U.S. Exchanges and Investment Banks to be Biggest Losers if Bill to Delist Chinese Firms Becomes Law

Jesse Fried, a professor of law at the Harvard Law School tells CapitalWatch that Chinese firms are likely to go private and potentially list elsewhere.

Author: Anthony Russo   

While the U.S. Senate has unanimously passed a bill to delist Chinese companies trading on American bourses, the legalization must clear the House of Representatives before signed into law by President Donald Trump.

If the bill does indeed become law, the real loser here is the U.S. stock exchanges and investment banks. 

According to a Bloomberg report today, the NYSE and Nasdaq would lose millions of dollars in fees that the Chinese firms pay to be listed on their bourses.

On the other hand, the new law, proponents argue, would help protect American investors from widespread fraud and safeguard national security. The Luckin Coffee Inc. (Nasdaq: LK) scandal, in which the company allegedly fabricated $314 million in sales and hurt investors, will likely be seen as the straw that broke the regulators' back. 

In January, shareholders in the company enjoyed a trading high of $51.38 per American depositary share, but today the stock is out of luck with a market capitalization under $1 billion. Luckin Coffee is expected to appeal its delisting from Nasdaq. Success, however, is unlikely. 

Exchanges lobbying against the bill are widely seen as siding against American investors, as well as popular political opinion on both sides of the partisan aisle.  

"It's asinine that we're giving Chinese companies the opportunity to exploit hardworking Americans," John Kennedy, a Senator and a Louisiana Republican who's sponsoring the bill with Maryland Democrat Chris Van Hollen, said. 

Whatever the merit of the law itself, it is impossible to view the law outside the lens of the larger context of increased Sino-American trade tensions. Outspokenly critical of China in the past, the nation's failure to come clean to the world about the perils of Covid-19, as well as what is seen as bullying tactics towards Hong Kong, has spurred President Trump, whose own leadership failures during this crises couldn't be more clear, to also threaten to rip up phase one of the trade deal between the two nations.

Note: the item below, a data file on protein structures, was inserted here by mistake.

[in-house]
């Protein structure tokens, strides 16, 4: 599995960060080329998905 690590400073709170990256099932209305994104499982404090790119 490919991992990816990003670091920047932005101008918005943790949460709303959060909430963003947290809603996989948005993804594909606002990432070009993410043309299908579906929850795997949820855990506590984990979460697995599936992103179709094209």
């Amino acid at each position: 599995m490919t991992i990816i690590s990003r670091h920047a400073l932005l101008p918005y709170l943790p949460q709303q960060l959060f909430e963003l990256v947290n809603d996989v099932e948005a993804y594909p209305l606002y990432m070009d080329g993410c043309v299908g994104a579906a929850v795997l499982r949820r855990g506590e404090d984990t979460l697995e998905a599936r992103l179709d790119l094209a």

Assuming the bill does pass, China must allow PCAOB inspections to avoid delistings. However, Jesse Fried, a professor of law at the Harvard Law School, told CapitalWatch he is skeptical that China will allow them to do so. 

"So if the law is passed, I expect to see a migration of Chinese firms from our [U.S.] exchanges," Fried told CapitalWatch on Tuesday.

He added, "They will either be taken private, probably with the objective of relisting in Hong Kong or elsewhere after a year or two, or they will transition to trading on another exchange."

As Chinese firms prepare for the worst, some have already agreed to go private with others weighing buyout offers. This month alone, China's largest marketplace 58.com Inc. (NYSE: WUBA), the chemical company China XD Plastics Co. Ltd. (Nasdaq: CXDC), and the auto solutions provider Bitauto Holding Ltd. (NYSE: BITA) have all agreed on buyout offers to go private. 

Once they do go private, we'll wait to see if they choose to tap the Hong Kong market for a renewed public listing. This could be a likely outcome for many Chinese firms, an outcome that investment banks and U.S. exchanges will try to avoid. 

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